RHINELANDER - September means the start of school for kids in the Northwoods.
State law requires schools to start after Labor Day. But some state legislators think school districts should pick the start day.
Crandon Elementary Principal Jamee Belland believes it would give her district more flexibility.
"I think in this area we would maybe move the start day up a little bit," Belland said.
The law, along with snow days, usually pushes the school year well into June. An earlier start would fix that. Belland thinks it would also help students prepare for state required tests.
"The PALS test already starts on Monday," Belland said. "First grade has to give that test and then within another week kindergarten and the other grades fall in line, so it's early to be testing to where maybe a few more weeks would give us ample time."
But tourist based businesses worry they would lose teenage workers during the busiest part of the season. Republican State Rep. Rob Swearingen also owns a dinner club outside of Rhinelander. He thinks a change would hurt businesses.
"We really only have that eight weeks to make hay," Swearingen said. "So when you take that second or third week potentially out of our workforce it really is a struggle."
Republican Sen. Jim Ott introduced the bill. He believes it won't hurt tourism because elected school boards would make the changes.
"Changing the law would not require that schools to start before September 1st," Ott said. "It would just simply give the local school board the right to start whenever they wanted to."
But many business would rather have their workers in late August than early June. Rhinelander Chamber of Commerce Executive Director Lara Reed fears tourists might not be around if a cold spring stretches into summer.
"Weather and never knowing, that thought kind of makes you a little nervous to think about shifting it that direction," Reed said.
The bill sits in the Wisconsin State Assembly Tourism Committee. Many businesses hope it goes no further than that.
VILAS COUNTY - Vilas County finally got what it wanted. For fifteen years, the county had needed someone to act as a full-time Recreational Officer--someone to monitor public safety on the snowmobile and ATV trails as well as the lakes and rivers. Now, Vilas County Deputy Sheriff Randy Schneider will fill that role.
PHILLIPS - The Price County Sheriff's Office wants to find out what it needs to do to get a K-9 officer. Sheriff Brian Schmidt believes a new dog would improve the office's ability to find drugs.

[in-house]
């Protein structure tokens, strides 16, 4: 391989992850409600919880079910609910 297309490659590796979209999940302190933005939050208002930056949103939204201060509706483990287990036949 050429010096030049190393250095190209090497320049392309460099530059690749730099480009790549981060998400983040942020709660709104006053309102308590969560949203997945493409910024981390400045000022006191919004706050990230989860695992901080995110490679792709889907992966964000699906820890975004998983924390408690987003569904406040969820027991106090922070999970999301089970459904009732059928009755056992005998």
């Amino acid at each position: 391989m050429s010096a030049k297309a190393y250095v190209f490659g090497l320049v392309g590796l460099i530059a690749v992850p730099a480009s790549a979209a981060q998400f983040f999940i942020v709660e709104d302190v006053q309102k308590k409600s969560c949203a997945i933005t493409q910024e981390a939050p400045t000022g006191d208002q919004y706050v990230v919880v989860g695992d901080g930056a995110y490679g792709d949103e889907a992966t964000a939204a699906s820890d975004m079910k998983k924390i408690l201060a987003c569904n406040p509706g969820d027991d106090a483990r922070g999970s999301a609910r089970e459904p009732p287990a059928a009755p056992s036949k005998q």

The county doesn't have its own K-9 officer. However, they do turn to other departments for help.
"What we would utilize is surrounding counties, and it is at their discretion," Schmidt said. "Like Rhinelander, we utilize their dog on occasion, maybe once or twice a year. But again, it is their dog, so they have their needs come first. So if we have our own equipment, our needs are met with our equipment."
WISCONSIN - The Wisconsin Council on Problem Gambling received a record number of phone calls to the helpline in 2014â€"14,731 to be exact. This is a 5.6 percent increase from calls received in 2013.
Some of the callers reported having to file for bankruptcy or having thoughts of suicide. The report from the Council also calculated $47,000 as the average gambling debt of callers in 2014, and $20,000 as the median debt.
VILAS COUNTY - Many snowmobile trails in Eagle River still need more grooming after all three trail groomers went out of service. The trails didn't get groomed for four days last week because all three of the Sno-Eagles Snowmobile Club's trail groomers need repairs.
The club hasn't had all of their groomers working for a couple of weeks. Sno-Eagles President Ken Storms said the trails took a big hit last week when all three went down. The club says it has made a concerted effort to catch up with trail grooming, and get the trails smoothed out.
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